- The Ubyssey investigated UBC Students’ Union Okanagan after it ran unprecedented deficits in 2015 and 2016 — more than $300,000 each year, or about 23 per cent of annual revenue.
- The union’s 2015 outgoing president used his marketing company to run the winning campaigns of 24 of UBC Okanagan’s 31 positions in student government.
- That past president and his company then won a website contract for the union’s student work subsidy initiative, the Campus Community Bridge.
- The project flopped with only eight students receiving grants and the website went defunct along with it.
- The UBCSUO refuses to say how much money was paid to the past president’s business.
“This has been coming for a long time, Rocky,” said Shaman McLean, a vice president of UBC Students’ Union Okanagan (UBCSUO).
McLean was at a February 2015 meeting of student executives in a small boardroom. Present were four other student executives, the union’s general manager and three student guests. McLean was addressing then-president Rocky Kim.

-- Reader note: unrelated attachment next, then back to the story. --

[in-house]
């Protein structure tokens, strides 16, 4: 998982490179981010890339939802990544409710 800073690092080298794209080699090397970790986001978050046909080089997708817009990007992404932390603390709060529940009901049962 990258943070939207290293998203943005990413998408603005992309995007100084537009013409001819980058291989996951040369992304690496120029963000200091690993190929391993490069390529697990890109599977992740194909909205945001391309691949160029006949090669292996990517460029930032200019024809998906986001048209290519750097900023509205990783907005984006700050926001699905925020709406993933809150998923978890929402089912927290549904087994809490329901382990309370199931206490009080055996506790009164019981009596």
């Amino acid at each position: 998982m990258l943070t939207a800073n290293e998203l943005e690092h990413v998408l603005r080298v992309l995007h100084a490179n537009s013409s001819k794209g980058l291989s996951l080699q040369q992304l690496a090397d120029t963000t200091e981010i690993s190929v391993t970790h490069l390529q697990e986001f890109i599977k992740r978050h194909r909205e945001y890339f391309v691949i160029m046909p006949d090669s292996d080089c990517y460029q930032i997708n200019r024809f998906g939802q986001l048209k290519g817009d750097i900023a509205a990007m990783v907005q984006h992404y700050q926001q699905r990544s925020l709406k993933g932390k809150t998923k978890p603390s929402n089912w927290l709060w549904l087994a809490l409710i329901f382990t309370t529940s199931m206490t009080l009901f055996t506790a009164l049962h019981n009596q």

“I believe you’re abusing the position for your business, for personal profit. I think that all of us as executives are failing the students and failing the union by letting this happen.”
UBCSUO president was not Kim’s only hat. He was also co-founder and managing partner of Class Media, which branded itself as one of the “largest student marketing, publishing and consulting companies in the Okanagan” on its now-defunct website.
Kim co-founded Class Media, also known as Class Magazine, during his presidency. It began as a print magazine, but soon became an online hub of UBC Okanagan and Kelowna-focused content, and a vessel to help sell other marketing services — like social media management and website design.